Let me start off by saying I don’t hold any particular brief for Scott Horton, although I was impressed with his recent Harper’s report into some dubious 2006 suicides at Guantanamo Bay. But Jack Shafer’s attempt at refuting Horton is unpersuasive. This, for  instance:

[I]f you were going to torture prisoners to the point of death in interrogations, would you really draw three prisoners from the same cell block, inside the same hour, for that punishment? It would make more sense to torture one to death, cover up that murder, and after a decent interval proceed with the gained information to torture the second prisoner to death.

That assumes way too much rationality, I think we can all agree. If you’re killing detainees, maybe you’re not thinking everything through, and maybe the long history of impunity at Guantanamo — beatings, prolonged isolation, etc — on some level you don’t think you need to think everything through. Shafer also assumes that interrogations were ongoing in July 2006, despite the lack of influx of new detainees and the near-halt to interrogation operations by 2005. (You can read pieces in the New Yorker by Jane Mayer in July 2005 and me in TNR in August 2005 for more on that.) In fairness, Horton suggests that the possibly-concealed detention facility he dubs “Camp No” (after what his sources say their shorthand for the thing-that-might-have-been was) might have been used for interrogations as well, possibly on the June 9 timeline, and that should have jumped out at me earlier as dubious.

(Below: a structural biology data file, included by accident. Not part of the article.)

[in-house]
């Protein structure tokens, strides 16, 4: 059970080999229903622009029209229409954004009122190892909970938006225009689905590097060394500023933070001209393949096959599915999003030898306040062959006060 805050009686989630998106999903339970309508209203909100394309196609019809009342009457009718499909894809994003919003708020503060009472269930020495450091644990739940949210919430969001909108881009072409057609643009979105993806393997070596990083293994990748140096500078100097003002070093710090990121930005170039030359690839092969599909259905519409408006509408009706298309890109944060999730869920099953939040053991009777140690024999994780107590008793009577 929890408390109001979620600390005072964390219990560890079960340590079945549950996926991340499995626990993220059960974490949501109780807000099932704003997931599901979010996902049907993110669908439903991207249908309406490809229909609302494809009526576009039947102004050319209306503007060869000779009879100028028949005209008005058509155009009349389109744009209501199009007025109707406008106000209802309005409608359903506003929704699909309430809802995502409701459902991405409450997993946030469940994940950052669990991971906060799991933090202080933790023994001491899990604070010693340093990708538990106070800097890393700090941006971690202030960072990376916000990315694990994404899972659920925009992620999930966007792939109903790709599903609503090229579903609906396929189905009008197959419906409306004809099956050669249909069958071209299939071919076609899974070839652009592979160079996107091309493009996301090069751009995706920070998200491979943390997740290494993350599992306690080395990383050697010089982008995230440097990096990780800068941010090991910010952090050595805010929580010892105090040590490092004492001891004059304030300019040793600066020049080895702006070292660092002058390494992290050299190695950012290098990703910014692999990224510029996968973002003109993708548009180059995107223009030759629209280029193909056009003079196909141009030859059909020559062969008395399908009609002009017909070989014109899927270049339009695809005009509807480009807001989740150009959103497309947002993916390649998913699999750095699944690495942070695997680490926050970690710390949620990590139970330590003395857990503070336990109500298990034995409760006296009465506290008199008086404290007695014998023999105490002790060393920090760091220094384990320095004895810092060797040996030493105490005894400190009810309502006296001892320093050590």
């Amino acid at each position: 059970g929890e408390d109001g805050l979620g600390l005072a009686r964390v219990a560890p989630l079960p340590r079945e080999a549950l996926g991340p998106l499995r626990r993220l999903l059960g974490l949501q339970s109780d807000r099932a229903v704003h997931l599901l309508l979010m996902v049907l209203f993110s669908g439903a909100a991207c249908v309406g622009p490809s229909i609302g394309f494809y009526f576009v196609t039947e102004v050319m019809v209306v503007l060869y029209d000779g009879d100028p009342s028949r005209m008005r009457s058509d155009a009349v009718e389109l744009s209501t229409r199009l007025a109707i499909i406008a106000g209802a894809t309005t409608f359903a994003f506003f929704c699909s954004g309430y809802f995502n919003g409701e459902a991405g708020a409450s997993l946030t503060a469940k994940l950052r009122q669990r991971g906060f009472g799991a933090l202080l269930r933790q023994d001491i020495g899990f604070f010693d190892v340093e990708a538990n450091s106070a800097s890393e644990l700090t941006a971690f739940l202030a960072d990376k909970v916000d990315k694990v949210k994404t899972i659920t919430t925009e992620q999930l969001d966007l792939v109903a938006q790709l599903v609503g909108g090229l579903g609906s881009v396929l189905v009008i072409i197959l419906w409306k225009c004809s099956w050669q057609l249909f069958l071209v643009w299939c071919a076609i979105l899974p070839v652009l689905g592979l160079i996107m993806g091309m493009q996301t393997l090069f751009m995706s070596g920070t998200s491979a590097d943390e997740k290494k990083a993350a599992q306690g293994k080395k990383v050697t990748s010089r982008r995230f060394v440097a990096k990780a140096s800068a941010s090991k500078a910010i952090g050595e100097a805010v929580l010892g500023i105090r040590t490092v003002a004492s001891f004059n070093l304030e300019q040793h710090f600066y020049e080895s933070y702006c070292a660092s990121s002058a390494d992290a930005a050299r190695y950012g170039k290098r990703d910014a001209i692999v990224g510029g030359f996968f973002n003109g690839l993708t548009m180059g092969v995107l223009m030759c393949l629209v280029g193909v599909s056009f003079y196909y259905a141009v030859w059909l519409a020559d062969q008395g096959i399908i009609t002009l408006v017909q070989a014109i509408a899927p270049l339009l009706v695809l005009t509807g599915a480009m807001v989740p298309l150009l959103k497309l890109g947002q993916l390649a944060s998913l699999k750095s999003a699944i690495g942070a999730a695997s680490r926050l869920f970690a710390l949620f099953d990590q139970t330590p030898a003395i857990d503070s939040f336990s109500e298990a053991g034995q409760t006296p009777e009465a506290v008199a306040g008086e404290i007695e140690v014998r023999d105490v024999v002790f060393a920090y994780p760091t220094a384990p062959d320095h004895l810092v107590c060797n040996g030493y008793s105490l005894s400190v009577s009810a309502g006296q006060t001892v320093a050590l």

I’m not saying the thing happened the way Horton said it did, because I don’t know.  I’ve interviewed guards at Guantanamo and heard their frustrations, to the point where I was kind of shocked there weren’t more severe beatings at the hands of 19 year olds who have cocktails of excrement thrown at them. Obviously I’m not excusing any such beatings; I’m just saying that when someone is given responsibility over other people in an environment of legal impunity, standards of acceptable behavior can slip very fast. That’s just human nature.

Shafer also premises his piece on the idea that Horton “proved” his case, which is not how I read Horton’s article. Like with much investigative work, Horton cobbled together a case for further investigation, pulling together information that demands additional inquiry. By his standards — undue deference to knowledgeable officials-turned-whistleblowers, clashes with the “official record,” “ignoring facts and statements collected by the government” – Dana Priest didn’t “prove” the CIA’s black sites exist, either.

Finally, there’s this:

But maybe the CIA is capable of such a crime and the entire U.S. government—across two administrations—is willing to devote its energies to a cover-up.

That’s just credulous. If you call it a “cover-up,” then sure, people will take it to be unserious and conspiratorial. But think of all of the unanswered questions around torture that Eric Holder’s torture inquiry won’t get at. What was the relationship between contract psychiatrists Bruce Jessen and James Mitchell and the CIA ahead of their 2001 contract for torture? How did the CIA know to tap those two for the basis for its torture programs? How many black sites did the CIA maintain, and for how long? How long, and for what purpose, did the CIA maintain a seperate facility at Guantanamo (as Shafer concedes)? And on and on. Shafer’s piece would make a lot more sense if we didn’t go through five years of revelations about torture — but maybe then he wouldn’t have written this in the first place.

I should say that I haven’t read the First Things blog posts Shafer hat-tips. I’ll read them today; maybe they’ll convince me Horton messed up.